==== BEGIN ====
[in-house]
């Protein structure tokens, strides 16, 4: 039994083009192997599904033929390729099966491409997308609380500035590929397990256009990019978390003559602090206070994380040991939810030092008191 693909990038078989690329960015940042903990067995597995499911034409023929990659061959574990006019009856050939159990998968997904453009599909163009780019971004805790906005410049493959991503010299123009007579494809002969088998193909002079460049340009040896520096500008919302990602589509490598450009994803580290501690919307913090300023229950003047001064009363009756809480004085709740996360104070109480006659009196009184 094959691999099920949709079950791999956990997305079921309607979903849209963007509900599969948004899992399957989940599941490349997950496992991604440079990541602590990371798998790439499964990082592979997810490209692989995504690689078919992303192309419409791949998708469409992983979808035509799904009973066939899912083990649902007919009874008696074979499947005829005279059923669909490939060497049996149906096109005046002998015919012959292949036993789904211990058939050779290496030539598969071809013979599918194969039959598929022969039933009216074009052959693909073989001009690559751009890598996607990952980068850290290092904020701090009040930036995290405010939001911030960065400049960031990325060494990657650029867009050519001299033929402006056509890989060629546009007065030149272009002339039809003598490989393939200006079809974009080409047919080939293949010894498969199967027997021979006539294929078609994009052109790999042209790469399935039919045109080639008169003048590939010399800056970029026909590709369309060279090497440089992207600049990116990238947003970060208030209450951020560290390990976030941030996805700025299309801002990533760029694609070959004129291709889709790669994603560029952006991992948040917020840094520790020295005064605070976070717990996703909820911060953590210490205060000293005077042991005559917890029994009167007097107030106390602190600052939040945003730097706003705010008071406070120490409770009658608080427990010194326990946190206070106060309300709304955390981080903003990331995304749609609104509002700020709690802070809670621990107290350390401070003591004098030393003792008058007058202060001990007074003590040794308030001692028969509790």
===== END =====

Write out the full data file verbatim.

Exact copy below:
[in-house]
């Protein structure tokens, strides 16, 4: 039994083009192997599904033929390729099966491409997308609380500035590929397990256009990019978390003559602090206070994380040991939810030092008191 693909990038078989690329960015940042903990067995597995499911034409023929990659061959574990006019009856050939159990998968997904453009599909163009780019971004805790906005410049493959991503010299123009007579494809002969088998193909002079460049340009040896520096500008919302990602589509490598450009994803580290501690919307913090300023229950003047001064009363009756809480004085709740996360104070109480006659009196009184 094959691999099920949709079950791999956990997305079921309607979903849209963007509900599969948004899992399957989940599941490349997950496992991604440079990541602590990371798998790439499964990082592979997810490209692989995504690689078919992303192309419409791949998708469409992983979808035509799904009973066939899912083990649902007919009874008696074979499947005829005279059923669909490939060497049996149906096109005046002998015919012959292949036993789904211990058939050779290496030539598969071809013979599918194969039959598929022969039933009216074009052959693909073989001009690559751009890598996607990952980068850290290092904020701090009040930036995290405010939001911030960065400049960031990325060494990657650029867009050519001299033929402006056509890989060629546009007065030149272009002339039809003598490989393939200006079809974009080409047919080939293949010894498969199967027997021979006539294929078609994009052109790999042209790469399935039919045109080639008169003048590939010399800056970029026909590709369309060279090497440089992207600049990116990238947003970060208030209450951020560290390990976030941030996805700025299309801002990533760029694609070959004129291709889709790669994603560029952006991992948040917020840094520790020295005064605070976070717990996703909820911060953590210490205060000293005077042991005559917890029994009167007097107030106390602190600052939040945003730097706003705010008071406070120490409770009658608080427990010194326990946190206070106060309300709304955390981080903003990331995304749609609104509002700020709690802070809670621990107290350390401070003591004098030393003792008058007058202060001990007074003590040794308030001692028969509790």